The topic of schools, schooling, and education is one that frequently comes up. The reason is simple: education is of the utmost importance and many agree that our school systems do not provide a positive environment for learning. The whole structure is unnatural and forces kids and adults (the teachers) into a strait jacket that might fit some, but most it doesn’t.
There have been many educators who tried to fight for better educational concepts, better schools, for approaches to education that consider the psychological nature of humans and cater to our minds and nurture our brain’s fascinating capability to figure things out, to recognize patterns, to be curious about our surroundings – and enjoy the whole process.
Being nice and treating each other with respect does not mean only saying what others want to hear. Harmony and cooperation is created by honest communication.
This post is about constructive feedback, and how important honest exchange is in every aspect of our lives. Avoiding open disagreement, hiding things away or pretending to be on the same emotional and intellectual plane when you are not, causes tensions and hurtful feelings; the opposite of what we actually intend.
In the short video below, the speaker, Bo Seo, argues that openly disagreeing with each other instead of pretending to be on the same level leads to richer human relationships.
This topic can be supplemented by pages from the chapter on candor in the book about Netflix’s company culture: No Rules Rules (summary of the book’s main points under link).
The word(s) of the year, sometimes capitalized as “Word(s) of the Year” and abbreviated “WOTY” (or “WotY“), refers to any of various assessments as to the most important word(s) or expression(s) in the public sphere during a specific year from: Wikipedia)
The pages below are from Louise Penny’s Gamache series book 16. It plays in Paris, France. The exerpt is an exchange between the wife of the main protagonist Chief Inspector Gamache from the Canadian Sureté, herself a retired librarian who worked in top position at Québec’s Bibliothèque et Archives nationales, and the Chief Archivist of the Archives Nationales in Paris.
The page below is from a very recently published novel. The author has written a large number of highly successful stories, many of which have been adapted to movies. He likes experimenting with different genres from science fiction, magic realism, fantasy, crime and suspense, to name just a few. His books often relate to current topics of social or political relevance, and frequently, though not always, include supernatural elements or twists. All stories evolve around human relations and conflicts. His strength lies in creating atmoshere and drawing the reader into the story – you feel you are there. He creates complex characters and a vivid sense and atmosphere of the locations or places where events unfold.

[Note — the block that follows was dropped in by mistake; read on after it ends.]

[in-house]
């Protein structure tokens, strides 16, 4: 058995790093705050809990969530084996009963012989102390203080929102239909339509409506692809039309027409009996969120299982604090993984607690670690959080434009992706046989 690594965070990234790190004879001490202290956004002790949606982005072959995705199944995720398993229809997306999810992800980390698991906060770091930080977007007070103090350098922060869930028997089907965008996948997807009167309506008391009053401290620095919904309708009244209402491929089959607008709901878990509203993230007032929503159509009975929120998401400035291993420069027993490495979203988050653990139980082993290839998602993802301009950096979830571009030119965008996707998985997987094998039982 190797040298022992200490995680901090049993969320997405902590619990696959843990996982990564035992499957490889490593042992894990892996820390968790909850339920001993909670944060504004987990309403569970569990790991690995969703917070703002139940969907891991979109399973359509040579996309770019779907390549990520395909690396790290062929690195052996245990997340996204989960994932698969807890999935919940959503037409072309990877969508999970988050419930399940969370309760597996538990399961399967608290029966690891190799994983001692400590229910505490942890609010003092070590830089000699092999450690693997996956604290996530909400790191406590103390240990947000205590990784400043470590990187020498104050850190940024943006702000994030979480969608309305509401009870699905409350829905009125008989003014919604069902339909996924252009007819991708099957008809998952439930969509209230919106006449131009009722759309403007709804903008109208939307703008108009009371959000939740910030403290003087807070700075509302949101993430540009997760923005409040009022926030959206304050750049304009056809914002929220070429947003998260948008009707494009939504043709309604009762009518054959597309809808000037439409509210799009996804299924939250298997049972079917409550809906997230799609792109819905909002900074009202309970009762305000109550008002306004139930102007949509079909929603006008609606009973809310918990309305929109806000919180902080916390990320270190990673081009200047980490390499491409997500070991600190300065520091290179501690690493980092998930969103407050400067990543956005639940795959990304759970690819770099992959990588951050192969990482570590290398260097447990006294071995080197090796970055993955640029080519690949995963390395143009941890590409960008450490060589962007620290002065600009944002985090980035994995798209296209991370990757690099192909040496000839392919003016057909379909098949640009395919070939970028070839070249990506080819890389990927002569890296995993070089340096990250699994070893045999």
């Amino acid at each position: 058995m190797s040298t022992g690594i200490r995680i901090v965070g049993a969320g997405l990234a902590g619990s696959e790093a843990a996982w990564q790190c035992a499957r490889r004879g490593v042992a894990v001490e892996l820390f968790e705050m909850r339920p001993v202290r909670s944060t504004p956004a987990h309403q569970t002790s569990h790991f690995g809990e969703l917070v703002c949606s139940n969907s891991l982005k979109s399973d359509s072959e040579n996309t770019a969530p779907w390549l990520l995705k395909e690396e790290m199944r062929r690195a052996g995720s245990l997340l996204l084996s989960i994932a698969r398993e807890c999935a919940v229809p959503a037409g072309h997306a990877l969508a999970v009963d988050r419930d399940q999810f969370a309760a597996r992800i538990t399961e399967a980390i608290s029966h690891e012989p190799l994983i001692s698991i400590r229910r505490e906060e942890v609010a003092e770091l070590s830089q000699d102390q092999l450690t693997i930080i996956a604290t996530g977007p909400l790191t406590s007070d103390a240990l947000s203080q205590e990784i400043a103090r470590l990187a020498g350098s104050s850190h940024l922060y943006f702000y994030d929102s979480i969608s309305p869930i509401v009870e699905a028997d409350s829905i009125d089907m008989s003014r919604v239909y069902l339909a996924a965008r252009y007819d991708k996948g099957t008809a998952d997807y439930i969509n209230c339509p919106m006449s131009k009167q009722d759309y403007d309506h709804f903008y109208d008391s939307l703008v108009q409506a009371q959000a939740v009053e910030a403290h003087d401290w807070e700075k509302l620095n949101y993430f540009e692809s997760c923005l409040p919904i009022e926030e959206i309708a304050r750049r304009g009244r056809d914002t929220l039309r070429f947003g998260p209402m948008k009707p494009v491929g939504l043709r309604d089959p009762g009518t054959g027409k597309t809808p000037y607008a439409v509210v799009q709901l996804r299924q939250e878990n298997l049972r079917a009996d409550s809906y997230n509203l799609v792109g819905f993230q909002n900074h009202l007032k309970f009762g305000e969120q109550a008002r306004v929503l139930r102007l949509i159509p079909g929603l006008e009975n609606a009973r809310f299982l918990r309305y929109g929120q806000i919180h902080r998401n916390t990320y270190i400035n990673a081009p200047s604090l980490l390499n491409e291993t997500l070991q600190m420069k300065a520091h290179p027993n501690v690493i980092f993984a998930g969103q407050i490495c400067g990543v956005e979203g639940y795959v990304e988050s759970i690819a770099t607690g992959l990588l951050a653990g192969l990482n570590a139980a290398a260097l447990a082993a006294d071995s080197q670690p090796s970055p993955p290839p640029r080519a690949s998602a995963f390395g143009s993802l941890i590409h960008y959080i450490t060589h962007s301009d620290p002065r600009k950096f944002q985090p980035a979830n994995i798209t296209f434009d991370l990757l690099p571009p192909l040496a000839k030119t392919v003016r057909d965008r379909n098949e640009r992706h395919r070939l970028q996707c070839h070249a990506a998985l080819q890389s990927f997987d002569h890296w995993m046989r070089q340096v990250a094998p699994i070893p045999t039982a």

The article and quiz ‘Are you an extrovert or an introvert (and why it matters) (link below) is related to a TEDtalk from 2012 by Susan Cain; Quiet: The Power of Introverts. This issue has forcefully come up again during corona times in connection with how people feel about having to work alone from home.
In relation to this, the BBC article Why introverts excelled at working from home deals with the question what kind of personality types are supported by which kind of work. Or in other words: do ‘traditional’ office jobs favor louder, more visible and extroverted people at the expense of introverts – whose time has now come?
Guess which ‘classic’ the following text passage is from.
The house stood on a slight rise just on the edge of the village. It stood on its own and looked out over a broad spread of West Country farmland. Not a remarkable house by any means – it was about thirty years old, squattish, squarish, made of brick, and had four windows set in the front of a size and proportion which more or less exactly failed to please the eye. The only person for whom the house was in any way special was Arthur Dent, and that was only because it happened to be the one he lived in. He had lived in it for about three years, ever since he had moved out of London because it made him nervous and irritable. He was about thirty as well, tall, dark haired and never quite at ease with himself. The thing that used to worry him most was the fact that people always used to ask him what he was looking so worried about. He worked in local radio, which he always used to tell his friends was a lot more interesting than they probably thought. It was, too – most of his friends worked in advertising.